Referring first to FIGS. 9-11, a camera 70 includes a housing 71 having opposite sides 72 and 73, top 74, bottom 75, front wall 76, and rear wall 77. An eyepiece housing for viewing a target is shown at 78, the corresponding window in the front wall of the housing indicated at 79. The latter is seen in FIG. 11 through a transparent body or block overlying the window at the front thereof. That body also may extend across the length and width of the front of the camera housing, above level 88. Body 80 has a front wall 81, rear walls 82 and 83, opposite sides walls 84 and 85, top walls 86 and 87, and bottom wall 88. Accordingly, it closely fits the space defined by housing front wall sections 76a (facing body upright wall 83), 76b (facing upright body wall 82), 76c, (facing body horizontal wall 86), and 76d (facing body horizontal wall 88). The body 80 may consist of clear transparent plastic material, such as LUCITE, and be positioned by camera housing walls or structure, at the front of the camera, for purposes to be described. A POLAROID camera is one example.
The camera also includes a means for producing a light flash to illuminate the object 93 whose photograph is being taken. Such a means is indicated at 90 in FIG. 9, and may include a flash bulb 91, also seen in FIG. 12. A transparent window 92 in the camera front wall 76b passes the generated light forwardly. See also trigger 160.
In accorance with the invention, means such as block 80, is provided for channeling at least some of the light produced by the flash to a zone proximate the camera lens and extending about the direct path of light that travels from the object through the lens, to the film in the camera. That zone is generally tubular, and is indicated at 93 forward of lens 94, shutter 95, and front window 96. More specifically, the zone 93 is generally elliptical, having forwardly extending elliptical walls 98-101 formed by the block 80, those walls being roughened to diffuse light transmitted within the block and toward zone 93, impinging on such walls. Such light is transmitted from the flash bulb 91 through window 92 and into the upper extent 80a of the block 80, some of the light being reflected off the walls 81, 84, 85 and 88 toward zone 93 where it impinges on the walls 98-101. The remainder of the light from the flash passes through the block and to the object 93a, illuminating same at the time of film exposure, as by opening of shutter 95.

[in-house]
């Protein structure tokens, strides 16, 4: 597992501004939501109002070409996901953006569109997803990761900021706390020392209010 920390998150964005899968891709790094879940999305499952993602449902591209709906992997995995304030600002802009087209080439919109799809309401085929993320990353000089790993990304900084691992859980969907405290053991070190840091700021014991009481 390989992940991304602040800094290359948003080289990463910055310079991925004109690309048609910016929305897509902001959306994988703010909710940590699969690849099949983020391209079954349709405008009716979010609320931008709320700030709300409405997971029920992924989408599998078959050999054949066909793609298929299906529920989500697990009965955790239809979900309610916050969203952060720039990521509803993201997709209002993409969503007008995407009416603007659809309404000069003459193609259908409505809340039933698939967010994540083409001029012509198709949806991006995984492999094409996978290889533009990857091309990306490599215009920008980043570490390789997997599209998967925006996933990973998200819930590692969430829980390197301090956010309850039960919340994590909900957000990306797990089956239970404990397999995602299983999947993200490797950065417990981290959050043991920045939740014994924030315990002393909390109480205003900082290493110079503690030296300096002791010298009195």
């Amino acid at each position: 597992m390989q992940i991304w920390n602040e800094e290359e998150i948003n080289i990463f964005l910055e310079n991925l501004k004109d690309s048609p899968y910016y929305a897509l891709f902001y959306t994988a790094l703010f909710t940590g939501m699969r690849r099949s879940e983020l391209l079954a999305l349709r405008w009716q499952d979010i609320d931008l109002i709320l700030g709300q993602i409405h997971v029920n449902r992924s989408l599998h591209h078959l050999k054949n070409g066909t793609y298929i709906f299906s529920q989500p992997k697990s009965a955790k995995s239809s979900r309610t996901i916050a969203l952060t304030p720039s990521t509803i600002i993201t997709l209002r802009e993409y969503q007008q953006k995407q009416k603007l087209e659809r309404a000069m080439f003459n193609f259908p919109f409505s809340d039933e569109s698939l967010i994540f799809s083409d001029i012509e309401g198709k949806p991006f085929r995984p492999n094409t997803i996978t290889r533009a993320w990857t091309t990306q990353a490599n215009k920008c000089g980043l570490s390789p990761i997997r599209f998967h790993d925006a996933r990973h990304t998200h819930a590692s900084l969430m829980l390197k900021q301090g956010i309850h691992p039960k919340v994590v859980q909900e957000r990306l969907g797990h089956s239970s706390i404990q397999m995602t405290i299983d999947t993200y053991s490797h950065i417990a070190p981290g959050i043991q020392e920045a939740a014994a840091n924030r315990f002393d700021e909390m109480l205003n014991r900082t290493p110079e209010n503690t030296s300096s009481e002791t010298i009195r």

The direct path of light traveling from the object 93 to and through the lens (to the film 18 in the film pack) is indicated by rays 102a and 102b, 103a and 103b, and 104a and 104b, a mirror reflecting rays 102a, 103a and 104a toward the film as rays 102b, 103b and 104b. Light channeled to zone 93 via the block 80 (see rays 105, 106 and 107, for example) illuminates diffusing walls 96-101, which may be roughened for enhanced illumination. Such illumination also passes through the lens (see rays 108a and 108b, and 109a and 109b, for example) and operates to locally illuminate the film forming a light modulated background to the image of the object and to the image of reproduced graphics, as will be referred to. The graphics template overlying the film 18 in the film pack is indicated at 10.
Further, it will be observed that the elliptical or tubular bore defined by the walls of zone 93 has an axis generally coincident with an axis 111 defined by the camera lens, and extending forwardly.
The resultant film, when developed and displayed as a print 18' in FIG. 13, portrays a light modulated, i.e. white or near white, background on which a clear image of the object appears along with a clear image of graphics affixed to the template 10. For example, the template graphics may consist of an event representation (year, title, etc.) portrayed on the print; the portrayed object may be in the form of a portrait of a person; and these elements are on a white background obtained by the use of the channeled light from the flash. In FIG. 13, the print is mounted on a backer 115, its front is covered by a transparent sheet or disc 116, and flat receptacle 117 retains the elements in stacked relation.
FIG. 14 shows a means such as a shiftable mask 120 to control the amount of light transmitted via walls 98-101 to the film. Mask 120 comprises a thin walled loop fitting the walls 98-101 and slidable forwardly and rearwardly (see arrow 122) to variably cover the walls. Mask 120 may be transparent and colored, such as blue or green, to add coloring to the background produced on the film.
The block walls may carry reflecting material to reflect the rays in the block. Block mounting adhesive is shown at 170, for example.